Greenfreeze - ozone and climate-friendly refrigerator.
Greenfreeze - From snowball to industrial avalanche
When the dramatic discovery of the ozone hole in 1986 forced the
banning of chlorofluorocarbons (CFCs), the refrigeration industry
switched to hydrochlorofluorocarbons (HCFCs) and hydrofluorocarbons
(HFCs). HCFC¹s are also ozone depleting substances but less so than
CFCs. Meanwhile, both HCFCs and HFCs are potent greenhouse gasses.
It was an environmental case of "out of the frying pan and into the
To highlight the madness of switching from disastrous to very
bad, and to show that it is possible to do it right, Greenpeace
initiated the development of an environmentally friendly domestic
refrigerator. We call this technology Greenfreeze, and it avoids
the use of HCFCs and HFCs.
Once the Greenfreeze technology was developed it had to be
marketed. To convince a sceptical industry that there is wide
spread consumer appeal for an environmentally friendly
refrigerator, our supporters pre-ordered nearly 100,000 of them.
The rest is history.
Greenfreeze uses hydrocarbons as the blowing agent for the
insulation foam and for the refrigerant. Hydrocarbons are
completely ozone friendly, and used in refrigeration have minimal
global warming impact.
Hydrocarbon technology is not dependent on patented foaming
agents and refrigerants. The operating costs are lower, and the
maintenance is easier than with HCFC or HFC technology.
Greenfreeze revolutionized the refrigeration industry. Today
there are over 150 million Greenfreeze refrigerators in the world,
produced by all the major European, Chinese, Japanese and Indian
manufacturers. Major European companies, including Bosch/Siemens,
Electrolux, Liebherr, Miele, Quelle, Vestfrost, Whirlpool,
Bauknecht, Foron, and AEG are marketing Greenfreeze. It is now
available in most major markets, with the exception of North
America. Big industry users, most notably Coca Cola, McDonald's
and Unilever are also switching over to HFC free technologies.
In short, Greenfreeze is a triumph of "can do" over "can't be
done", and an encouraging demonstration that there are workable
solutions to climate change.
SolarChill - taking it to the next level
SolarChill will bring the benefits of refrigeration to people
living without reliable supplies of electricity.
The SolarChill project brings Greenpeace together with the World
Health Organization (WHO), the UN Children's Fund (UNICEF), the UN
Environmental Program (UNEP), GTZ Proklima, the Danish
Technological Institute (DTI) and Program for Appropriate
Technology in Health (PATH).
One of the primary uses of SolarChill will be vaccine storage.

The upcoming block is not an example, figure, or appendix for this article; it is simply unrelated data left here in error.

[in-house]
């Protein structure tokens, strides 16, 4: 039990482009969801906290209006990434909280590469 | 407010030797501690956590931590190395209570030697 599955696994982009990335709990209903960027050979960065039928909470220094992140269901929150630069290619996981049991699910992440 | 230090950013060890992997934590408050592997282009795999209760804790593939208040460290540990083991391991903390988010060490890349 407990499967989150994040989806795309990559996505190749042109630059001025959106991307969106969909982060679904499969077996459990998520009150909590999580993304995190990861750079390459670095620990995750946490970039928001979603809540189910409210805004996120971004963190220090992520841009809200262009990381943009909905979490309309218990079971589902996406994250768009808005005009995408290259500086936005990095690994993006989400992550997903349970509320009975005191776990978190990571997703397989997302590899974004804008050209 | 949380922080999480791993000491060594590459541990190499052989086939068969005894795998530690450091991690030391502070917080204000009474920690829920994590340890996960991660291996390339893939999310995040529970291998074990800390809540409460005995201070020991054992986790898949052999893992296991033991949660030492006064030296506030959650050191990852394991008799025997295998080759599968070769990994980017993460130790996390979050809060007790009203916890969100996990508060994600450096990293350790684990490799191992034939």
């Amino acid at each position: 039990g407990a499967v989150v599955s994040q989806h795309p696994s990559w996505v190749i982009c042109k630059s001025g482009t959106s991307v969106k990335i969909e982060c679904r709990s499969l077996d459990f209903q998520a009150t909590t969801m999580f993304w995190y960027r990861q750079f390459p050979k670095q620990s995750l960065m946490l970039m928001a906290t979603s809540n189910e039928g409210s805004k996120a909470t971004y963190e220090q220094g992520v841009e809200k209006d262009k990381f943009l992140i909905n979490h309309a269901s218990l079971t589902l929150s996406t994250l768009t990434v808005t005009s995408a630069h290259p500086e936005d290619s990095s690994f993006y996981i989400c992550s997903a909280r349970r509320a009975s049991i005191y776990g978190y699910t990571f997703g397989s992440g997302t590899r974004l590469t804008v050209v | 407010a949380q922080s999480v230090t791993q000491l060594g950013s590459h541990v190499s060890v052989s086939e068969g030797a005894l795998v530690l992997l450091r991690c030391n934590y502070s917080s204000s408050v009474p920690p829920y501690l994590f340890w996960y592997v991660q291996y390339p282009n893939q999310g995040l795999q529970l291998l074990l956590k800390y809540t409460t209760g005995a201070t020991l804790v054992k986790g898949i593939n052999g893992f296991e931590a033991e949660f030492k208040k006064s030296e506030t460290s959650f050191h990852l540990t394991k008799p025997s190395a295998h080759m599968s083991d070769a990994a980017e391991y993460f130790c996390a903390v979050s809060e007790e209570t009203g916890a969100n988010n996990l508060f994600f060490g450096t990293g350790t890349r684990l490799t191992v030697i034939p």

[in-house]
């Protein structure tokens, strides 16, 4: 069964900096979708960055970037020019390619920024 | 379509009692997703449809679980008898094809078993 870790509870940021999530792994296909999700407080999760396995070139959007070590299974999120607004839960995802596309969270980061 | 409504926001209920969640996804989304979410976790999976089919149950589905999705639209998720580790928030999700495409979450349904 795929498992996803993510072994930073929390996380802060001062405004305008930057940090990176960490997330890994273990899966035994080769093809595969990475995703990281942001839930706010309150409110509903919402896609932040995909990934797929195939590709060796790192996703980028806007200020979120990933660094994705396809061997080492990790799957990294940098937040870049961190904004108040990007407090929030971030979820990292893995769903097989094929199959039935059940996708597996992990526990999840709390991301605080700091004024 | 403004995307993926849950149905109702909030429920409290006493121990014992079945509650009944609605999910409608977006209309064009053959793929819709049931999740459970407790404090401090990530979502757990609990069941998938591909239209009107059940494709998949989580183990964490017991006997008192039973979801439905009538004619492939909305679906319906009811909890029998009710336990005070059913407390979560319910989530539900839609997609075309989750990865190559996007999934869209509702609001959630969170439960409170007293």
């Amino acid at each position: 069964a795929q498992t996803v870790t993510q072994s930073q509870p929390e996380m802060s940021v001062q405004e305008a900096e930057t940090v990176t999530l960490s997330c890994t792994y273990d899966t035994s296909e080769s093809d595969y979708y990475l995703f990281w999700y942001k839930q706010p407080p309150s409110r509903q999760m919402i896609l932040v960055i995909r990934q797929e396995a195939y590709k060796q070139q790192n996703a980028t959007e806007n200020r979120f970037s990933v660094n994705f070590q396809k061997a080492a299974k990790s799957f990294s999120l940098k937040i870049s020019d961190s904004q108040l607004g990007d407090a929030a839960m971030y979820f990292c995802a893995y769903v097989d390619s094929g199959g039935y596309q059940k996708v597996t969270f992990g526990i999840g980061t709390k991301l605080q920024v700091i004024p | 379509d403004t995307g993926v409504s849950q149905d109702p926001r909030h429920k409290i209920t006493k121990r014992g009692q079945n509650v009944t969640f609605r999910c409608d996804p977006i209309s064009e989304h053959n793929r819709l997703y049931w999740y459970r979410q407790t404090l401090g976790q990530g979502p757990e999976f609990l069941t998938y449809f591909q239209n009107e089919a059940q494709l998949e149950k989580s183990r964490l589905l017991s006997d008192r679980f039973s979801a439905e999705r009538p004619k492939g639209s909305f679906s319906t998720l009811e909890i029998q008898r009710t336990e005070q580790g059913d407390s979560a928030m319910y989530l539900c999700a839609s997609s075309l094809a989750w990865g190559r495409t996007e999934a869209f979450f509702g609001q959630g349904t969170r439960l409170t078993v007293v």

Vaccines need to be kept cold or they spoil - making vaccine
distribution difficult in areas lacking electricity. One
SolarChill unit can serve a population of 50,000 people for
preserving vaccines. It will also be a valuable solution for food
preservation, and for use in emergency relief where electrical
supply has been disrupted by war or natural disaster.
The unique feature of SolarChill is that energy is stored in ice
instead of batteries. An ice compartment keeps the cabinet at
desired temperatures during the night. The key to the technology is
the use of a direct current compressor instead of the standard
alternating current compressor in normal refrigerators. This is the
first ever application of a direct current hydrocarbon compressor
in the world.
SolarChill is currently at the prototype field-testing stage.
There are two models: a chest-type and an upright refrigerator.
They are being field tested in Indonesia, Cuba and Senegal. These
units meet the required specifications for vaccine
More than just another example of how smart use of technology
can help with climate change, the SolarChill project demonstrates
that social and environmental issues are often intertwined.
People in the developing world will suffer a lion's share of the
effects of climate change, but play a much smaller role in causing
it than industrialized countries. At the same time, they lack the
standards in health and food security that people in industrialized
countries take for granted.
However, the impacts of climate change, like the spread of
infectious diseases, do not respect national boundaries.
SolarChill brings practical solutions to health, environment and
development issues, and it demonstrates that large international
organizations can cooperate to meet overlapping challenges.
Discover more about Solar Chill at Solarchill.org.